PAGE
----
Dogs can find just about anything with their noses, including bombs, drugs, cadavers, bed bugs, and weirdly, whale poop. Now, man’s best friend is being trained to detect malaria in humans by simply sniffing their socks.

Malaria is a mosquito-borne disease that caused roughly 445,000 deaths worldwide in 2016, according to the World Health Organization (WHO). It’s especially prevalent in Africa, but it's not limited to the continent. As of 2016, nearly half of the world’s population was at risk of contracting the disease.

While malaria is curable, initial symptoms may be mild or difficult to recognize. The disease can progress quickly and result in death if it’s not treated within the first 24 hours. Current diagnostic methods are also time-consuming because they require blood samples to be taken and sent off to a laboratory for testing.

In this way, trained dogs could provide a potentially life-saving service. A group of UK-based researchers say two trained dogs—a Labrador-golden retriever named Lexi and a Labrador named Sally—were able to pick up the scent of malaria on the socks of infected children from The Gambia in West Africa. Although their research is still in the early stages, they believe trained dogs could someday be used to help diagnose malaria more quickly and prevent it from spreading across national borders.

“This could provide a non-invasive way of screening for the disease at ports of entry in a similar way to how sniffer dogs are routinely used to detect fruit and vegetables or drugs at airports,” lead researcher Steve Lindsay, a professor at Durham University's Department of Biosciences, said in a statement.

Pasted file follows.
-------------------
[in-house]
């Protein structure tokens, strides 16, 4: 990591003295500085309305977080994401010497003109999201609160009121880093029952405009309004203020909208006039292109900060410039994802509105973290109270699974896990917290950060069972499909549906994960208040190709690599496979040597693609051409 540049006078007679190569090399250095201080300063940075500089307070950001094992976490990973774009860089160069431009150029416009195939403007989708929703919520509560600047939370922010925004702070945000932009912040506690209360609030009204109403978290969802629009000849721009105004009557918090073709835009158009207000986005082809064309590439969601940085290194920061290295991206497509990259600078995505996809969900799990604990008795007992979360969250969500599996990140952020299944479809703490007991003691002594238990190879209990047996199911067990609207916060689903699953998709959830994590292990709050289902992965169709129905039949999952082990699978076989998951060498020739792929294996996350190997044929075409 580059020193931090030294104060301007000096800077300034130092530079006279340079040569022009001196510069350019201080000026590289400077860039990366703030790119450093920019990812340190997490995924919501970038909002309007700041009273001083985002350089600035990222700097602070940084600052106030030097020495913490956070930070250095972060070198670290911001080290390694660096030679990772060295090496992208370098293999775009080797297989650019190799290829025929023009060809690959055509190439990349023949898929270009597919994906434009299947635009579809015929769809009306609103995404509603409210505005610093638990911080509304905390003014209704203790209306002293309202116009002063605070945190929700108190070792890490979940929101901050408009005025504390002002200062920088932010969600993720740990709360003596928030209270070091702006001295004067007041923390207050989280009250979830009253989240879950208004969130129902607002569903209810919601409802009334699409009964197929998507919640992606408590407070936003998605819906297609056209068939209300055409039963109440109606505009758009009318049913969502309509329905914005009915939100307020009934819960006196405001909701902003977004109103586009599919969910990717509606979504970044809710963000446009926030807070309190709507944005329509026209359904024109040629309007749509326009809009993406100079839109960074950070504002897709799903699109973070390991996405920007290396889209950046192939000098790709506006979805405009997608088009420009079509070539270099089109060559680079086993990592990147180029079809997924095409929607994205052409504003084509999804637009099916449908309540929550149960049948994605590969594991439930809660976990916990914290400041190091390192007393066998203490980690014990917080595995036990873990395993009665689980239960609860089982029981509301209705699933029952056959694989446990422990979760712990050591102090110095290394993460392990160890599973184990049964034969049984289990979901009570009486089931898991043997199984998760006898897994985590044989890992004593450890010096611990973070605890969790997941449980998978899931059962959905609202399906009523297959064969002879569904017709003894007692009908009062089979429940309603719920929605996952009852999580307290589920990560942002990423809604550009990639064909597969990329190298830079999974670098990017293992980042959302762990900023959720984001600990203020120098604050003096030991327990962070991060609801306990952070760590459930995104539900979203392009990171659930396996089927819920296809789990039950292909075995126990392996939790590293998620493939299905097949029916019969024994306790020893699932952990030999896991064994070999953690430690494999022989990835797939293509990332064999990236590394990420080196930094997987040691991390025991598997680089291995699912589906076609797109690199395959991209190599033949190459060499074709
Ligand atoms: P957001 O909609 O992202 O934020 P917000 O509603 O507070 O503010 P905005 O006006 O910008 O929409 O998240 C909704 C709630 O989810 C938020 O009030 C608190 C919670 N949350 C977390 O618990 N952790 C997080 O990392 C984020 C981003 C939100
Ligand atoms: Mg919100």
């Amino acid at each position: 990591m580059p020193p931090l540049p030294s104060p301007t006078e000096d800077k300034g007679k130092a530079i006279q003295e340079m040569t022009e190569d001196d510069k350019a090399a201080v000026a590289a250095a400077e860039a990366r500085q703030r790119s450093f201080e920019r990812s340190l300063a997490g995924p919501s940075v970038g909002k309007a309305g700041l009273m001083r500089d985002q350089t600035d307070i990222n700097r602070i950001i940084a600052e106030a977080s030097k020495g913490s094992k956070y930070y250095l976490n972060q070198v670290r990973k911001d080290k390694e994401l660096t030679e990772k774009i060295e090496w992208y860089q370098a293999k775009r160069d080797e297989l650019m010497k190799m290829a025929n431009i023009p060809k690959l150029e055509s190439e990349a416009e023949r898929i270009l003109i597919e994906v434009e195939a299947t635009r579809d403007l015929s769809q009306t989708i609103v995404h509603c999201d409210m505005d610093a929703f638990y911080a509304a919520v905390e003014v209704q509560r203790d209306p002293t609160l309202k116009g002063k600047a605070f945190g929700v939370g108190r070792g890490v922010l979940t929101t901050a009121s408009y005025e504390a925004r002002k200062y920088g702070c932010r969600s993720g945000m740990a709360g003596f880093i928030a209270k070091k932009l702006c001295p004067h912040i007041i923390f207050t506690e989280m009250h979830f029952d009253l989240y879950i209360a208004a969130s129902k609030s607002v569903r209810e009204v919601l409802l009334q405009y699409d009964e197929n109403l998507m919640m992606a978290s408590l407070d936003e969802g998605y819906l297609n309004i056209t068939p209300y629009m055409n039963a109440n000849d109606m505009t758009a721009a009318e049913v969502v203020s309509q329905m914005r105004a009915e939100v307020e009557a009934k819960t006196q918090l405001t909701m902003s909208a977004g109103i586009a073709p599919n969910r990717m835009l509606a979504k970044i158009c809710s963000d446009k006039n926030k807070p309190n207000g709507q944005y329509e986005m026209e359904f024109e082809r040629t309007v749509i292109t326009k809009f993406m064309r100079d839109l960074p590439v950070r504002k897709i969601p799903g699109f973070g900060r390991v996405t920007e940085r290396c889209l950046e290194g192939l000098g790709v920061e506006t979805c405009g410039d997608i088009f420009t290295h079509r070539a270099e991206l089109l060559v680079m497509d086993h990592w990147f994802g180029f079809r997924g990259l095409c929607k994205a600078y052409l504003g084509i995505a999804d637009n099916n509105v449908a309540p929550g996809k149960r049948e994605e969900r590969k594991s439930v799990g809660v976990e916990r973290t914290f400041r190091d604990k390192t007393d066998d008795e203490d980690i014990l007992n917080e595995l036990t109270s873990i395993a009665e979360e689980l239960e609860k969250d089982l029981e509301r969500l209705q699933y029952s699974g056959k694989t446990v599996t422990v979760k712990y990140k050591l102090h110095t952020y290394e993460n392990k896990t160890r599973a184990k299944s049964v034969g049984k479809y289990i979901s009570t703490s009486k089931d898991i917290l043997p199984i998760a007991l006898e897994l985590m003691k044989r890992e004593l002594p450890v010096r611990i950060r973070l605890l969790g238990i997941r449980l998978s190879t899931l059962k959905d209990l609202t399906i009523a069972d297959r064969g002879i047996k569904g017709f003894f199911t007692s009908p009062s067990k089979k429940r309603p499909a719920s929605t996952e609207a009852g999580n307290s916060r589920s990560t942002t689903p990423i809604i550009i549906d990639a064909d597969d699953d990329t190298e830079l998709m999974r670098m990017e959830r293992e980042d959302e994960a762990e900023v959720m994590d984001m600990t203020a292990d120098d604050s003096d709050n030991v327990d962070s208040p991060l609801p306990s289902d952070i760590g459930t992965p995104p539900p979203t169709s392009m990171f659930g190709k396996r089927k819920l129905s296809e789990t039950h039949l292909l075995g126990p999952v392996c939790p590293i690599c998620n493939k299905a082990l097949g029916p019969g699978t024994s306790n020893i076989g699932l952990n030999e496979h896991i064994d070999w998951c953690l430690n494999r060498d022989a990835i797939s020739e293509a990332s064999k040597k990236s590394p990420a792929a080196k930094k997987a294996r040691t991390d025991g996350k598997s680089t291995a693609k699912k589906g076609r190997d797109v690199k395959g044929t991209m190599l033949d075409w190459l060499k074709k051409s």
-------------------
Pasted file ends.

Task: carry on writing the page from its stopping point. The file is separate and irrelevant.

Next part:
Their findings are being presented October 29 at the American Society of Tropical Medicine and Hygiene Annual Meeting in New Orleans, Louisiana. For their study, researchers collected 175 sock samples, some of which belonged to 30 children whose blood tested positive for the malaria parasite Plasmodium falciparum. The dogs, which are kept at the Medical Detection Dogs charity in Milton Keynes, UK, were able to accurately categorize 70 percent of the malaria-infected samples and 90 percent of the non-infected samples.

Following the completion of the study, a third dog—a springer spaniel named Freya—also underwent malaria-detection training. Dogs have been trained to sniff out certain kinds of cancer and sugar changes in diabetes patients, but this is the first time they’ve been trained to detect a parasite infection. Researchers say artificial odor sensors could someday be developed, but for now, trained dogs could be a new resource in the global fight against malaria.